The Environment My heart pounded. Sweat dripped off my forehead, I used my arm to wipe it off. It was rather dark considering it was a winter's day at 4 o'clock in the afternoon and the dull fog wasn't helping to brighten it up.
I ran quickly and took cover under a table. I was like a shy kitten, afraid of the big, terrifying world. What would Sir Leicester say to all of this? Footsteps echoed off the mahogany walls, fear wrapped itself around Lady Rutherford and her blue eyes stared in terror at the small, black shoes approaching her.
As she looked up, a man, around seventy years old, towered over her. His untidy, black hair shadowed his face; his dark brown eyes watched Lady Rutherford as closely as possible.
Strange things have happened, and the master of the house is still searching frantically for any intruders. She slowly stood up and wiped the dust off of her dress.
I did not intrude deliberately, but I cannot explain how I got here. The man continued to stare at her suspiciously, his eyes looked tired and his wrinkles were deep.
The man stumbled awkwardly from the room and left Lady Rutherford standing alone. She started to panic. Does he think I murdered that woman? All of these thoughts ran through my mind.
I was a wrongly convicted criminal, about to be hung. I noticed another door in the large room, and I made my way over to it. There were no noises behind this door, so I did not even hesitate to open it and enter. The room was dark and Lady Rutherford could not see anything.
She felt her way around, hoping to avoid any tables and chairs. She felt a cupboard, its wood damp and uneven.
The floor beneath her creaked eerily and the sound clawed at her ears like a rabid animal. Her eyes yearned for light, something that was becoming a distant memory. Finally, she felt around the cupboard and found a wall. She followed it intensely until her hands stroked a soft fabric, which she immediately assumed to be curtains.
Her sense of touch was so occupied that Lady Rutherford did not even notice the putrid smell from the room. As the curtains opened, her eyes fed gratefully on the light from the window.
Lady Rutherford looked around the room as her eyes adjusted quickly. This room was similar to the previous one, but unclean and dusty. She turned to the window, and looked out onto the grounds of the large house. She gasped suddenly as she realised where she was. Why was I here? Fate seemed to taunt me.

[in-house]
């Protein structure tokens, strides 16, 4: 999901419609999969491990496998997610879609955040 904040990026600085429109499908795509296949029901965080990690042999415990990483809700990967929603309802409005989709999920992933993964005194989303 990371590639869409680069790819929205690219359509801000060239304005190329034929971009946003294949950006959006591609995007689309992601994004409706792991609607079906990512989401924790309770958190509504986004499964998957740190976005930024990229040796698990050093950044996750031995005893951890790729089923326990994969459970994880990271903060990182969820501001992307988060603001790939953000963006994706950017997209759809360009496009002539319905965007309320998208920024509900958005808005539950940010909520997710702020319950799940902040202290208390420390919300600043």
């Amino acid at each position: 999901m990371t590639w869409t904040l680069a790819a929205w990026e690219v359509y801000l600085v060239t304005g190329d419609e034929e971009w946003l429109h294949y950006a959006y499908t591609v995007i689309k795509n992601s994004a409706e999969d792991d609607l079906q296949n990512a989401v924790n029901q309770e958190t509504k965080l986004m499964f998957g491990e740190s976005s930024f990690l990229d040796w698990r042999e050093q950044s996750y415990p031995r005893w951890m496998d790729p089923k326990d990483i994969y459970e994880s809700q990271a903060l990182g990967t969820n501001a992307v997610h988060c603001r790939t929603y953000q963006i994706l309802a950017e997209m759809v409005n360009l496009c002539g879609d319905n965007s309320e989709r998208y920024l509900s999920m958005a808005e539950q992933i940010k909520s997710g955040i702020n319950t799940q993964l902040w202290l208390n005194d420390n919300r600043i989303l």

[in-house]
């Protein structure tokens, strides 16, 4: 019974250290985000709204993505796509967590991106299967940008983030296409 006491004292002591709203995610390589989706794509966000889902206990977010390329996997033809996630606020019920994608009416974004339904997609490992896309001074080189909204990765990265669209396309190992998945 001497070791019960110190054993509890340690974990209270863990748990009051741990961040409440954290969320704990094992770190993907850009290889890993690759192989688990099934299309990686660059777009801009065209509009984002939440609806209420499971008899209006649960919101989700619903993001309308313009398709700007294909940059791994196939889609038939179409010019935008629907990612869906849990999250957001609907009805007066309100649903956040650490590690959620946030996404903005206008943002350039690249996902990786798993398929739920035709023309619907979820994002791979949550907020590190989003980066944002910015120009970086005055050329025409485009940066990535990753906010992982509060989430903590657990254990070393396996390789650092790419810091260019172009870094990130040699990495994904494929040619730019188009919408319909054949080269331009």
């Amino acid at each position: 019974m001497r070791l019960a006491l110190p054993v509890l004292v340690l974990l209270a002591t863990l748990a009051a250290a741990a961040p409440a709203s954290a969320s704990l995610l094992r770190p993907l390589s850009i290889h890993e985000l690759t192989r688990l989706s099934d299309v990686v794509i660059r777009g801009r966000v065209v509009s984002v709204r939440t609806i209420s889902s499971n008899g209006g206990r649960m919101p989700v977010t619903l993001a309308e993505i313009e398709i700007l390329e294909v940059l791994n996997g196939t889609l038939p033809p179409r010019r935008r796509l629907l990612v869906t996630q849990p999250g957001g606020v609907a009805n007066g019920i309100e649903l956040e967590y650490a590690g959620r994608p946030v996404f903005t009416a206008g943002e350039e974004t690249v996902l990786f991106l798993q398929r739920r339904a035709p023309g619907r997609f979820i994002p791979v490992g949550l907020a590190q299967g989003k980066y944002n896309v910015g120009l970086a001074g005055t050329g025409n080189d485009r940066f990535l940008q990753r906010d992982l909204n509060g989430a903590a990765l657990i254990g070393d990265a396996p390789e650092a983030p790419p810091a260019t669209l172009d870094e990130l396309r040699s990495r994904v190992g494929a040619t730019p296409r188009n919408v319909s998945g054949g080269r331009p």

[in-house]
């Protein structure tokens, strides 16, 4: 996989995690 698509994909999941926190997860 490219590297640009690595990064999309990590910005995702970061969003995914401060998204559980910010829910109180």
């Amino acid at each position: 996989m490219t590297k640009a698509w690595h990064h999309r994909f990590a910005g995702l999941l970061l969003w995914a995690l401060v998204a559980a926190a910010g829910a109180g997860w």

One affair had changed everything…but I was starting to forget, to forgive myself for what I had done, and whom I had betrayed. Now Lady Turner was dead. In a sick sense that had brought comfort to me.
Jealously was always my weakness, and how jealous I was of Lady Turner.Good writing streams from beginning to end without reminding readers of your construction. But both beginners and seasoned writers sometimes sabotage that flow when they allow in a writer’s nemesis—The Viewpoint Intruder.
No one knew why Isabel had come to the school but they all just put up with it until someone- no one knew who- called the police. There was an awful lot of commotion over Isabel- she was now known as 'The Intruder'- and it all seemed a bit too much- just silly and pathetic.
People making a fuss over nothing- that's what everyone said. Strange things have happened, and the master of the house is still searching frantically for any intruders.” The old man seemed anxious, and Lady Rutherford was bewildered. She slowly stood up and wiped the dust off of her dress.
In The Intruder, Maurice Maeterlinck superbly evokes feelings of fearful suspense and anxiety through the simple repetition of phrases, the device of light diminishing into darkness, and.
- Contrasting Lucas Beauchamp of Go Down, Moses and Joe Christmas of Light in August Lucas Beauchamp, found in Intruder in the Dust and Go Down, Moses, is one of William Faulkner's most psychologically well-rounded characters.
"The Intruder By Andre Dubus" Essays and Research Papers The Intruder By Andre Dubus Killings by Andre Dubus The story of “Killings” by Andre Dubus looked into the themes of .